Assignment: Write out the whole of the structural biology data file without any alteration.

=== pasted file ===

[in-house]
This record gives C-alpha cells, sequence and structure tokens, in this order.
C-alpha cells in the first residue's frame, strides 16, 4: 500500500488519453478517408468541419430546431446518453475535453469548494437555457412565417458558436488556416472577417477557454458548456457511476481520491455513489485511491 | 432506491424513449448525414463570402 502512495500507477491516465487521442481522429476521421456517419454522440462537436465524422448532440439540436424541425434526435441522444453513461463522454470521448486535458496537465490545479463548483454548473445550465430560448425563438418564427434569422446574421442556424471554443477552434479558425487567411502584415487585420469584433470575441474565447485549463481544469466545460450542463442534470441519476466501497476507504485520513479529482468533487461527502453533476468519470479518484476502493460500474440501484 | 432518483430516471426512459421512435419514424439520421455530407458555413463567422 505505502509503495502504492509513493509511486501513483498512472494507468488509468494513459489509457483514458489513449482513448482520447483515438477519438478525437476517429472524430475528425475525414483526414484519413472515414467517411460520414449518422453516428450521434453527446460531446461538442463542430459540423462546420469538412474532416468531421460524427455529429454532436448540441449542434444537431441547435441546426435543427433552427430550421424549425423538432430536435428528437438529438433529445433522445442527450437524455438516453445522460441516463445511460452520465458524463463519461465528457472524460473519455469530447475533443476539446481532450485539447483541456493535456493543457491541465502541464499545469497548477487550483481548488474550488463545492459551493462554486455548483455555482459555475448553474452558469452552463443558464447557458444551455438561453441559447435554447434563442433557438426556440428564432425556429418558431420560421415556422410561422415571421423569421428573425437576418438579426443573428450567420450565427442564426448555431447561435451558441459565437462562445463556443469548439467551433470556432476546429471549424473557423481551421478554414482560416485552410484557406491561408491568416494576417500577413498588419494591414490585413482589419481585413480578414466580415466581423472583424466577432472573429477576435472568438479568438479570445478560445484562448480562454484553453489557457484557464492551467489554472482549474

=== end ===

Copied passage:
[in-house]
This record gives C-alpha cells, sequence and structure tokens, in this order.
C-alpha cells in the first residue's frame, strides 16, 4: 500500500488519453478517408468541419430546431446518453475535453469548494437555457412565417458558436488556416472577417477557454458548456457511476481520491455513489485511491 | 432506491424513449448525414463570402 502512495500507477491516465487521442481522429476521421456517419454522440462537436465524422448532440439540436424541425434526435441522444453513461463522454470521448486535458496537465490545479463548483454548473445550465430560448425563438418564427434569422446574421442556424471554443477552434479558425487567411502584415487585420469584433470575441474565447485549463481544469466545460450542463442534470441519476466501497476507504485520513479529482468533487461527502453533476468519470479518484476502493460500474440501484 | 432518483430516471426512459421512435419514424439520421455530407458555413463567422 505505502509503495502504492509513493509511486501513483498512472494507468488509468494513459489509457483514458489513449482513448482520447483515438477519438478525437476517429472524430475528425475525414483526414484519413472515414467517411460520414449518422453516428450521434453527446460531446461538442463542430459540423462546420469538412474532416468531421460524427455529429454532436448540441449542434444537431441547435441546426435543427433552427430550421424549425423538432430536435428528437438529438433529445433522445442527450437524455438516453445522460441516463445511460452520465458524463463519461465528457472524460473519455469530447475533443476539446481532450485539447483541456493535456493543457491541465502541464499545469497548477487550483481548488474550488463545492459551493462554486455548483455555482459555475448553474452558469452552463443558464447557458444551455438561453441559447435554447434563442433557438426556440428564432425556429418558431420560421415556422410561422415571421423569421428573425437576418438579426443573428450567420450565427442564426448555431447561435451558441459565437462562445463556443469548439467551433470556432476546429471549424473557423481551421478554414482560416485552410484557406491561408491568416494576417500577413498588419494591414490585413482589419481585413480578414466580415466581423472583424466577432472573429477576435472568438479568438479570445478560445484562448480562454484553453489557457484557464492551467489554472482549474